Thinking about innovation
Organisations often look to promote innovation programs as a way to succeed in the marketplace. In my experience, these types of initiatives usually fail during the planning phases.
The ingredients are bound within a business process or project which focus on collaboration technologies, rearranging work areas and changing policies and procedures. The business cases contain all the requisite information to justify how the changes will result in innovation, but all too often the changes do not result in innovation.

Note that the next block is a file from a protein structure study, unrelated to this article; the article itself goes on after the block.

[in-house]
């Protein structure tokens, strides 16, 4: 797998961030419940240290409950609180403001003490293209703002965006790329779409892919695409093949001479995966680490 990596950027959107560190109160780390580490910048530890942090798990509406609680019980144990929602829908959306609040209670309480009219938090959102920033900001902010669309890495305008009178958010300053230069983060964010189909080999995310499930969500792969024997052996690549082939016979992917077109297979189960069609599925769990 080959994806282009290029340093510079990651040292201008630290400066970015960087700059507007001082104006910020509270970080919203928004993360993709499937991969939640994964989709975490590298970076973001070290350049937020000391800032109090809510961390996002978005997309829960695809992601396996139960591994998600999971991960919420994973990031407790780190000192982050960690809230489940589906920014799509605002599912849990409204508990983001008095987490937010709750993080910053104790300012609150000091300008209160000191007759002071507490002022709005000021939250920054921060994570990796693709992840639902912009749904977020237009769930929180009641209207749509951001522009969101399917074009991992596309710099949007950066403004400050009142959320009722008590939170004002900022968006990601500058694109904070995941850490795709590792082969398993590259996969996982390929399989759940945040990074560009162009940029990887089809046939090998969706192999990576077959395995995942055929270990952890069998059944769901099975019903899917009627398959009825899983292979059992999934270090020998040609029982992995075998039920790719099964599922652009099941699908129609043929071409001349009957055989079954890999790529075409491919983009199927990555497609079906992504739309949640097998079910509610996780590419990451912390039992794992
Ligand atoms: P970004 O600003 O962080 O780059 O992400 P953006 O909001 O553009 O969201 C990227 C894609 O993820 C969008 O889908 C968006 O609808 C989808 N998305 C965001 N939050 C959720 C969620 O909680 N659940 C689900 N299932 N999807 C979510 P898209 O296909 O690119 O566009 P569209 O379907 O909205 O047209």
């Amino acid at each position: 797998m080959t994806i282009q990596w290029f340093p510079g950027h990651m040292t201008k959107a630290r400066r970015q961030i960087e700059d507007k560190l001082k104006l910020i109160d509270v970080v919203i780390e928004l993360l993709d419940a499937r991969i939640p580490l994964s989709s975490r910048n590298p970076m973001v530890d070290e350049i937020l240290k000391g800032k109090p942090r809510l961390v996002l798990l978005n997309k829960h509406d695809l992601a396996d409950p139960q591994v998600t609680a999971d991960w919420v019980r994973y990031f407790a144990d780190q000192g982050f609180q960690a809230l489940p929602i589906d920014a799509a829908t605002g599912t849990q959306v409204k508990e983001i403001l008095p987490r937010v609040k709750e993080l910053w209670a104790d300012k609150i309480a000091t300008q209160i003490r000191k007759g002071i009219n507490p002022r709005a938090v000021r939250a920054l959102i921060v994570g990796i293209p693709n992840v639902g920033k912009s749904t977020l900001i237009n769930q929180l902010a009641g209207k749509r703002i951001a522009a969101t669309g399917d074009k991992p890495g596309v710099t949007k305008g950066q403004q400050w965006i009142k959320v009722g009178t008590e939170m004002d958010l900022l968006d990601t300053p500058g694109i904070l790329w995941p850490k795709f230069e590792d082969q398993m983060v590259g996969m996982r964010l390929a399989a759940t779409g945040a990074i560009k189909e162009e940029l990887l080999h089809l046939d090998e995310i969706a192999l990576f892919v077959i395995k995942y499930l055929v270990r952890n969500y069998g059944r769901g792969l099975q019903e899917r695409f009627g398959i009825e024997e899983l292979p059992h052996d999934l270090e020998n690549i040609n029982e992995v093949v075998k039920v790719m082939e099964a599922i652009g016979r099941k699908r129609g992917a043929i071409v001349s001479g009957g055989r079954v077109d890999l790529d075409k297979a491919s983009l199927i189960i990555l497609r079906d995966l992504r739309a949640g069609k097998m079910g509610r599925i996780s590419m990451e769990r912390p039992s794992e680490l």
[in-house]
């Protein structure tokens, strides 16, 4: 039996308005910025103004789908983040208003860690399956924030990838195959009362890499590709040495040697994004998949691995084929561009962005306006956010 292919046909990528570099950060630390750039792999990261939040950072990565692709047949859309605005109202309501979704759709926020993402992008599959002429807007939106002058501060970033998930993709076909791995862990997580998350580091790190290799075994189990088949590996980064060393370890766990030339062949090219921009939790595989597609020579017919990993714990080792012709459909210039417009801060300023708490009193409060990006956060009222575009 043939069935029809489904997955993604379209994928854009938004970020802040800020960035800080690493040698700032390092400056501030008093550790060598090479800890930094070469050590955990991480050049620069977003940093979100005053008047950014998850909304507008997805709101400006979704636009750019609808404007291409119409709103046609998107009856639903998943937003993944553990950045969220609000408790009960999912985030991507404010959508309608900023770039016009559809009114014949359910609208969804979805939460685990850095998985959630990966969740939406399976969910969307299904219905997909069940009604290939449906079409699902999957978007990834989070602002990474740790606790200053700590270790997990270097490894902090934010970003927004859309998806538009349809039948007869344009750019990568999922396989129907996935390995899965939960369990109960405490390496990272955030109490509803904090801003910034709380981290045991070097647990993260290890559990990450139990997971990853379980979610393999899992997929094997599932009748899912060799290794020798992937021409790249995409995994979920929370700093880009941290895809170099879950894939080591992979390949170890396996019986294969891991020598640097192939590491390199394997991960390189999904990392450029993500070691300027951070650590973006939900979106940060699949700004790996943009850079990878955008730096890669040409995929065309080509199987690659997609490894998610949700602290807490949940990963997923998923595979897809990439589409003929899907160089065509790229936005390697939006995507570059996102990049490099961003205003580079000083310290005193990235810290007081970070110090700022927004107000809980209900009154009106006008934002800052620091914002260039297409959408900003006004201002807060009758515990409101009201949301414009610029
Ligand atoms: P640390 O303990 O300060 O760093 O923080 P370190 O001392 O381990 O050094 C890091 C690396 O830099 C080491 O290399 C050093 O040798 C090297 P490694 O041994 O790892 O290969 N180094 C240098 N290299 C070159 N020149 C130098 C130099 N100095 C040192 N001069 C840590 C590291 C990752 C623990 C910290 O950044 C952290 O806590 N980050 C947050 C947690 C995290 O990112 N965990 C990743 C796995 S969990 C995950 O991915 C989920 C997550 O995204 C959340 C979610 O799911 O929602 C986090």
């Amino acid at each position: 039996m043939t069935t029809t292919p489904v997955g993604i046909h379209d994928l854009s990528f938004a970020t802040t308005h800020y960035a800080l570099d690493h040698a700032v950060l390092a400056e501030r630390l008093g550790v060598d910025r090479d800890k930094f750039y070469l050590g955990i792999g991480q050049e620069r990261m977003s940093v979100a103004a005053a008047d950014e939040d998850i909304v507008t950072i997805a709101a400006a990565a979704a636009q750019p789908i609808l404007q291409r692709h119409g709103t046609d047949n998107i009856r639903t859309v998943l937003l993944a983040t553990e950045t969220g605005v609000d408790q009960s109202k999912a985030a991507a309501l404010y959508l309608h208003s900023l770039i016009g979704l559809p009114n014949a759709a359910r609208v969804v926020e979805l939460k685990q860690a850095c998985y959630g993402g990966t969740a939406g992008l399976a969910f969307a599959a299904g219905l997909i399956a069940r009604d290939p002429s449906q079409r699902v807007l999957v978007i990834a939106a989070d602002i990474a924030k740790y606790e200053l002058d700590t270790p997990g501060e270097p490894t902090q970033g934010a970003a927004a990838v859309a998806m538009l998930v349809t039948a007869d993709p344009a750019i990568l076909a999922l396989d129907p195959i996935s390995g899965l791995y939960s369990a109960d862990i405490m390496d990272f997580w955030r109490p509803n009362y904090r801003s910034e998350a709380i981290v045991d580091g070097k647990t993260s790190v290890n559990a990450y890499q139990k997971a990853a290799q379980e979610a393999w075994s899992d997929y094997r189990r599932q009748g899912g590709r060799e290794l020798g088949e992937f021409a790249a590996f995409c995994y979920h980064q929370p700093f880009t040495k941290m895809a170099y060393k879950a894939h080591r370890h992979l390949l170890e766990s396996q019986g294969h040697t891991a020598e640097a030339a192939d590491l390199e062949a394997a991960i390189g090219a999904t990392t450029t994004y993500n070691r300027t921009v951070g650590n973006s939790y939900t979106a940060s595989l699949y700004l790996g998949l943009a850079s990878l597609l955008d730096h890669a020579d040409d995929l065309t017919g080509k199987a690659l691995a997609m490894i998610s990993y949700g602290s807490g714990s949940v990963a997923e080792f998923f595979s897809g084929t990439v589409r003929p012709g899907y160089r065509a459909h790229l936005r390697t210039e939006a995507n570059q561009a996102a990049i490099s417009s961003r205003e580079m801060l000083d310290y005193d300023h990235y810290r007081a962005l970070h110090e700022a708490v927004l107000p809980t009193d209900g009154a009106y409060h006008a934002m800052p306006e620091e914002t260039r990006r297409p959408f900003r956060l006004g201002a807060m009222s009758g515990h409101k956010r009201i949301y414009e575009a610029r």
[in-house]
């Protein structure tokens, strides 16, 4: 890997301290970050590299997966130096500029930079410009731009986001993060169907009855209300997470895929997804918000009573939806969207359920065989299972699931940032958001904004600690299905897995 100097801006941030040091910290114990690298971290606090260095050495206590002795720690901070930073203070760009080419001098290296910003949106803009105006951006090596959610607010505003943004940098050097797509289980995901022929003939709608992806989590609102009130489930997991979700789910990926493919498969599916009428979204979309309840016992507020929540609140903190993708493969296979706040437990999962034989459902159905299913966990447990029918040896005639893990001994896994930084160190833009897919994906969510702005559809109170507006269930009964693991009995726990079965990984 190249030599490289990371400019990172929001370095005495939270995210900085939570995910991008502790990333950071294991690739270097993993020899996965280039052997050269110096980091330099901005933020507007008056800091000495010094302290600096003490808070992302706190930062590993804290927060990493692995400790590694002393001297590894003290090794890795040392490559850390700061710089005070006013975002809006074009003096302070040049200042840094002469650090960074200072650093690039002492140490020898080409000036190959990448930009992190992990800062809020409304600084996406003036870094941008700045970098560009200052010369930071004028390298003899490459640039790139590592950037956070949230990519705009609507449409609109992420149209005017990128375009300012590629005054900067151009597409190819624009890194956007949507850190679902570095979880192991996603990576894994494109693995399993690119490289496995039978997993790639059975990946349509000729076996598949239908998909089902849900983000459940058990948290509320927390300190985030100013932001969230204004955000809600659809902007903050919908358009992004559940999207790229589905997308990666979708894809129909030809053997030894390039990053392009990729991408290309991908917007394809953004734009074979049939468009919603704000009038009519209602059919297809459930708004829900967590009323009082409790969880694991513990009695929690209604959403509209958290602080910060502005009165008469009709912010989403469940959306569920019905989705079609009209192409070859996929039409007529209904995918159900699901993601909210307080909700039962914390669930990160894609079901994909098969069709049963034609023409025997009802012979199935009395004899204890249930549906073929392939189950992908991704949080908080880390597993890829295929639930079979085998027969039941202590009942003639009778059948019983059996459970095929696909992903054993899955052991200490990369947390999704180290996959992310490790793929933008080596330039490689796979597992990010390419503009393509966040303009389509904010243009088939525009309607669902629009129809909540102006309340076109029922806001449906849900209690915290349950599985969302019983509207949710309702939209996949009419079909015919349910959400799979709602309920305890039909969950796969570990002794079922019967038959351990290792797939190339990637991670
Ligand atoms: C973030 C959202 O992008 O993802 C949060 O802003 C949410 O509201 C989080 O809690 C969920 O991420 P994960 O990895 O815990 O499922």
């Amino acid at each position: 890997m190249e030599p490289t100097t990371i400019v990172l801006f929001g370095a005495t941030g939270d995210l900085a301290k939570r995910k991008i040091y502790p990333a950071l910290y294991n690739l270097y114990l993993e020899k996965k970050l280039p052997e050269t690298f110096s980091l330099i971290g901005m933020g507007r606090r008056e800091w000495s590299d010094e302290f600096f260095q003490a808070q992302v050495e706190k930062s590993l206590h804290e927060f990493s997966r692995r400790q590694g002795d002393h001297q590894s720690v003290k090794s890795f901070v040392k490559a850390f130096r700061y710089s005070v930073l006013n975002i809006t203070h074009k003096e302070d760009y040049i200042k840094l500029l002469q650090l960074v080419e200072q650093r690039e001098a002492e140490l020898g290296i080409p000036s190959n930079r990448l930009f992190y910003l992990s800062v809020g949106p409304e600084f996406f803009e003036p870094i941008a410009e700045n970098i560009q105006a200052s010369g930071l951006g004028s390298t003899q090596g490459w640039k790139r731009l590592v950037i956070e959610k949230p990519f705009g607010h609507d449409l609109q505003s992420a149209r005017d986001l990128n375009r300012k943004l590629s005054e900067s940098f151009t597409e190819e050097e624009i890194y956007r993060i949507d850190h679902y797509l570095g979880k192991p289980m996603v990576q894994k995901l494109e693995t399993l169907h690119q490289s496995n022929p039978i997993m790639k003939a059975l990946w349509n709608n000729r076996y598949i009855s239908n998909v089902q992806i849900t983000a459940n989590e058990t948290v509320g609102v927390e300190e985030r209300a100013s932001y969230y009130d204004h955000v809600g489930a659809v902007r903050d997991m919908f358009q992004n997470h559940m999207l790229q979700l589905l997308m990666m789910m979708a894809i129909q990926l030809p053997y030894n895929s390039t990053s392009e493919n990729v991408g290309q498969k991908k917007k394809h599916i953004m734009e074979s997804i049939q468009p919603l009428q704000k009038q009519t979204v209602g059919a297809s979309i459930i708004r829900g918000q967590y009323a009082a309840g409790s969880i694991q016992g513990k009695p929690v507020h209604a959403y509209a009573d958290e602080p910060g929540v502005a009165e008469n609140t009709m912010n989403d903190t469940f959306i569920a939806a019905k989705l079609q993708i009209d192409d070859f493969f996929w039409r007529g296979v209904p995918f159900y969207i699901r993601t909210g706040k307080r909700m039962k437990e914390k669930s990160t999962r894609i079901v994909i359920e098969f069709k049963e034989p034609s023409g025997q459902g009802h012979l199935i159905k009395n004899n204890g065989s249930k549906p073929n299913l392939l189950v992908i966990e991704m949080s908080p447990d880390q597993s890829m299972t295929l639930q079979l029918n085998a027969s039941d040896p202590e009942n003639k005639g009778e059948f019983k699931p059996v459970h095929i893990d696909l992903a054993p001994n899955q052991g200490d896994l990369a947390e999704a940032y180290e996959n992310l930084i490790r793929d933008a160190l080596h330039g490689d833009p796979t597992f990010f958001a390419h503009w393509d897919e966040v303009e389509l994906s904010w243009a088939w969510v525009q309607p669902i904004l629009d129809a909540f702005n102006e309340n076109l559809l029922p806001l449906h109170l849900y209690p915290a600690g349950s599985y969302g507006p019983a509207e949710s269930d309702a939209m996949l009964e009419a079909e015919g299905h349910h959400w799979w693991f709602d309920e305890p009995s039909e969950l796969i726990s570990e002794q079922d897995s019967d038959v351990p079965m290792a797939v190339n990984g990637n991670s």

David Snowden posts an interesting video which distinguishes innovation as the result of at least three conditions – starvation, pressure and perspective shift. Although he qualifies these conditions as necessary, but not sufficient, one has to wonder how innovation planning would improve with these conditions in mind. How do we move beyond the rearrangement of people and tools to create the desired benefits of innovation?
Posted by: Alex Natelli, Management Consultant | 17 February 2010
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